Hit the Chautauqua Trail

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For four days in August, step back into Alberta's farmsteading past and rich heritage in four communities along Canada’s Mormon Trail

DEBBIE OLSEN

Driving through the towns in the Canada’s Mormon Trail on a beautiful summer’s day with farm land stretching as far as the eye can see and the majestic mountain backdrop, it’s easy to imagine a simpler time where volunteers worked together to build whatever was needed in their community, women churned butter in their yards and entire families gathered for a community dance after a day in the fields, 

These are pastoral images of community life where the same values that brought people across the Canadian border to southern Alberta to start new lives and establish an irrigation system to support agriculture, are still evident in the communities today.

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‘Footprints in the West’

This rich-in-history landscape will be celebrated in the annual Chautauqua Revival from Aug. 10 to 13. Recognizing the earliest settlers who travelled in wagons and on foot, the theme for 2016 is “Footprints in the West.” In keeping with Chautauqua’s road-show style concept, the Canada’s Mormon Trail communities of Cardston, Magrath, Stirling and Raymond are each hosting one day of activities over the four day event. 

It’s a unique, fun and authentic chance to get off the beaten path and explore the Alberta of 120 years ago.

Local historian and teacher, Jack Stone, offered a historic glimpse of Alberta’s roots and a part of the story that will be experienced at the Chautauqua Revival. 

“Sir John A. MacDonald and other Canadian political leaders were eager to solidify Canada’s hold on its wild western frontier and welcomed these pioneers who had special expertise in irrigation and agriculture,” says Stone, naming Alexander Galt and C.A. Magrath as two businessmen who were integral to the success of these prominently in those days. 

But first, what is a Chautauqua?

A Chautauqua has humble roots as a school for Sunday school teachers in New York State in the 1880s. Its popularity quickly grew and it soon evolved into a roadshow concept featuring popular speakers of the day, music, drama, novelty acts and children’s activities, as well as providing a stage for local performers. The first travelling Chautauqua in western Canada took place in Alberta in 1917 and now it’s back, in the same spirit of those olden days. 

Get into the pioneer spirit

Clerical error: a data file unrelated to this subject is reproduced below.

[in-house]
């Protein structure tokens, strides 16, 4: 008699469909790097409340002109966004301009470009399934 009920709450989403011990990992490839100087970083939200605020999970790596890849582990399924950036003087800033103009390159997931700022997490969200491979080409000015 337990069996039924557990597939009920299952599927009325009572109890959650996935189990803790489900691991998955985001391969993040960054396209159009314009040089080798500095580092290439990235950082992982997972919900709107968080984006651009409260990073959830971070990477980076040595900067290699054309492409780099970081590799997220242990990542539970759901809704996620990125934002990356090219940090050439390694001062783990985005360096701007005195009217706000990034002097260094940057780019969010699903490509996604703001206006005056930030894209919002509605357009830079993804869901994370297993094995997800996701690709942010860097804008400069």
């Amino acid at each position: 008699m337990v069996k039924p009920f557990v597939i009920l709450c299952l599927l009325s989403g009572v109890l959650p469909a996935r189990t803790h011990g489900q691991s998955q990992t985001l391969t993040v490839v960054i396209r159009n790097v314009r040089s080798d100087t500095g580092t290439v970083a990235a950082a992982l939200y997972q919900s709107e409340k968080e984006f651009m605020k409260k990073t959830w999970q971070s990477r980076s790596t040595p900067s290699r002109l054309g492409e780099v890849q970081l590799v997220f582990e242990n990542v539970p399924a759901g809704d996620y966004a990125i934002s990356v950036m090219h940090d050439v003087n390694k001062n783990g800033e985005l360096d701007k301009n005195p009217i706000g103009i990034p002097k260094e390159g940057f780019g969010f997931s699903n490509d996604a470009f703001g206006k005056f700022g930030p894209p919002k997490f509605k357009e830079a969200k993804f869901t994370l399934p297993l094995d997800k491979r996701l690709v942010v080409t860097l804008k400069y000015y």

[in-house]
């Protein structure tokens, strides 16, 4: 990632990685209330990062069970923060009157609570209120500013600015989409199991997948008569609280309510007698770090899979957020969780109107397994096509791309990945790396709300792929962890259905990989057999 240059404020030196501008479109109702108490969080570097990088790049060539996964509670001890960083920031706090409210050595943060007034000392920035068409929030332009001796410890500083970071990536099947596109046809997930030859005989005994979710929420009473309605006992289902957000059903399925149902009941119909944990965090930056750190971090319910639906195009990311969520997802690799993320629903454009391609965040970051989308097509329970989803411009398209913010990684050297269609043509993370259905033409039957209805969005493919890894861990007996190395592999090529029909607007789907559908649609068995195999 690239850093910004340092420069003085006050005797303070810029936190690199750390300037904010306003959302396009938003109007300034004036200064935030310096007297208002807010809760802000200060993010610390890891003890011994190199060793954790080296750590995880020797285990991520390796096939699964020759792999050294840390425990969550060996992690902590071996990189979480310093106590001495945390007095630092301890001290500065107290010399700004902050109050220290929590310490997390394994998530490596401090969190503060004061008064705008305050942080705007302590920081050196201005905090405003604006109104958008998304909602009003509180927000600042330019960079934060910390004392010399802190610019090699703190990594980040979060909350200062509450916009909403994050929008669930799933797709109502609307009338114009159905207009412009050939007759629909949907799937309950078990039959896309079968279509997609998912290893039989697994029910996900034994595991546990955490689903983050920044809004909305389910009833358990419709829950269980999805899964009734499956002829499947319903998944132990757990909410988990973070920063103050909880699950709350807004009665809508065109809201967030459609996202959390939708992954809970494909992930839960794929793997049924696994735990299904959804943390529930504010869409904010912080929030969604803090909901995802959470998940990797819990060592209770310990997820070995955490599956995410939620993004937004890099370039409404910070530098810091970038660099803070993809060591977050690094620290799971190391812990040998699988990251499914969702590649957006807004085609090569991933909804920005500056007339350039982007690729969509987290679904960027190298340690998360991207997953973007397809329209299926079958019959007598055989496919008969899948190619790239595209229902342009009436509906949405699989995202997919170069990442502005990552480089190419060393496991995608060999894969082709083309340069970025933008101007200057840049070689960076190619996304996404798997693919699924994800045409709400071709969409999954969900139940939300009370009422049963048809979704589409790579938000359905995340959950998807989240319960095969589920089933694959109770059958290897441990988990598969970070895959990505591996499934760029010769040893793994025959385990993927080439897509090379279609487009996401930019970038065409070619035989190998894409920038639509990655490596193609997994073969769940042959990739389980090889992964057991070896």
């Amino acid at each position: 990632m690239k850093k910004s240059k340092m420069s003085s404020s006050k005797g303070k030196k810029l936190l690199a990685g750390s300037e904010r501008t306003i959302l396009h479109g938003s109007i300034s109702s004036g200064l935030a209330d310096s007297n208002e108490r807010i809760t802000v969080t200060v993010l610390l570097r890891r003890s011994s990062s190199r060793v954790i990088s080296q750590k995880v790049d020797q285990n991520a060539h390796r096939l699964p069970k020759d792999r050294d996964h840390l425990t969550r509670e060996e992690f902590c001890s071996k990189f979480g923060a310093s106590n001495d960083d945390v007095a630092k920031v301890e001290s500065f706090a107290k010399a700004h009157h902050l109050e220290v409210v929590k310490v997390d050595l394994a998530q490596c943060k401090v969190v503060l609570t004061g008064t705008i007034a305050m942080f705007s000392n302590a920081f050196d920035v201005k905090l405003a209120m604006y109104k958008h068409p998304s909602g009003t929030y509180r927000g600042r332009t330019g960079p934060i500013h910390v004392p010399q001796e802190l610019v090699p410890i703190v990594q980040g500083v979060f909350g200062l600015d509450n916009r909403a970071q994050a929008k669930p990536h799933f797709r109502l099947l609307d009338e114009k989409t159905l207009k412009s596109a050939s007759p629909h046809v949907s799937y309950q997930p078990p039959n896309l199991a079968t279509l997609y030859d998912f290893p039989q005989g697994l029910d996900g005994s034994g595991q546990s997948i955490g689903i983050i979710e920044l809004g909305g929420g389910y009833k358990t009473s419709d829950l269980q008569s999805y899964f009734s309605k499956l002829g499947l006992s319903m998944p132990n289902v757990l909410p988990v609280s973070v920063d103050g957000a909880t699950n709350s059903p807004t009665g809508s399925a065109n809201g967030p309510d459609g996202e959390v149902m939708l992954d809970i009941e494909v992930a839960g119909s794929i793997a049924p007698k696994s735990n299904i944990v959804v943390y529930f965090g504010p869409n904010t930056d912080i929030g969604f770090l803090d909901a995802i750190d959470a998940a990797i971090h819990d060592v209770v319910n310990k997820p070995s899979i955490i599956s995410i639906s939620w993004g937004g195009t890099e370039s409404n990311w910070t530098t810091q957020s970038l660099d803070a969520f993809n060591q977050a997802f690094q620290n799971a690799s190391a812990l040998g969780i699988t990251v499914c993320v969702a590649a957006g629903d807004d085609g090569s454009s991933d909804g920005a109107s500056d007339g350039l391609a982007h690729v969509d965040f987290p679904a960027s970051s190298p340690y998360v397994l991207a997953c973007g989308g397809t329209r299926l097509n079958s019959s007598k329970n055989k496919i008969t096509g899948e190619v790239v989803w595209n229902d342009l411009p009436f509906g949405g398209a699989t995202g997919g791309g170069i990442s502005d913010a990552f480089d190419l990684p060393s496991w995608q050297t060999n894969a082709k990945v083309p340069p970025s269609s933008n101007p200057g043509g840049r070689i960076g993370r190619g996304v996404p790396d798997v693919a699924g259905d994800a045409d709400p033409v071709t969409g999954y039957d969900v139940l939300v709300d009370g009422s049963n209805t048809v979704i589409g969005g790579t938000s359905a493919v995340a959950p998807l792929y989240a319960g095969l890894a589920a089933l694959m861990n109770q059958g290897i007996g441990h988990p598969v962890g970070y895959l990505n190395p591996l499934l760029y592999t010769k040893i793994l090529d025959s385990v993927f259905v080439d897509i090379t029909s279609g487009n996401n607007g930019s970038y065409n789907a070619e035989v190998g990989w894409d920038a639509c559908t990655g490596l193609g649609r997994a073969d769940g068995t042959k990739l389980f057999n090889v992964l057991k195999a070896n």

So, gas up the car and prepare to step into the past for one day or all four, and get in the spirit of the Chautauqua Revival which offers an array of activities based on the four Chautauqua pillars of education, cultural arts, recreation and religion (spiritual exploration). These are also values that are evident in the local communities, making the Chautauqua an authentic representation of life in Canada’s Mormon Trail.

The Mormon Trail Chautauqua is a family-friendly event for all ages,” said Sandra Nelson, chair of the event.

With up to 50 Chautauqua-type activities a day in the communities (many of them free), there is something for all ages to do and experience from the chuck wagon breakfast to dances, campfires and story-telling in the evening. 

In addition to speakers on various topics, learning how to make bowls and tools from wood, making candy and giving ‘roping’ a try, there are demonstrations, live performers and community tours on wagons. The kids can take part in a theatre camp, swimming, old fashioned games and get close with some animals in a petting zoo. 

Some communities will play up their individual pasts and personalities and you just might find yourself wandering down the street alongside a costumed historic character telling tales of the old days. Every community will also have a special traditional food dish available as well as a local favorite… jello! 

One of the key highlights of the Chautauqua is the play, “Are We Not All Strangers”, which tells the story of the early Mormon settlers, says Nelson, and each year will see more stories being told. 

The play is a labour of love for local historians who spent hours gathering details for the original and engaging account historical account of about the how the Mormon Trail began. Staged nightly at Cardston’s Civic Centre with a matinee on Saturday, it is professionally written with an original music score and is not to be missed. 

Historical Adventure Worth Taking

Each of the communities of the Mormon Trail has its own vibrant history and unique attractions that are fun to explore at any time of year. The area is home to the first (and longest running) rodeo in Alberta, historically significant sites, unique museums, parades, golf courses, trail rides, live theatre and countless other attractions and events to enjoy. 

For more information on the Mormon Trail or the Chautauqua Revival, visit: TheMormonTrail.ca.

When You Go

Purchase your tickets here.

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Did you know you can take a 2-4-hour self guided driving tour in Southern Alberta as part of the Mormon Trail?  Find out more here.

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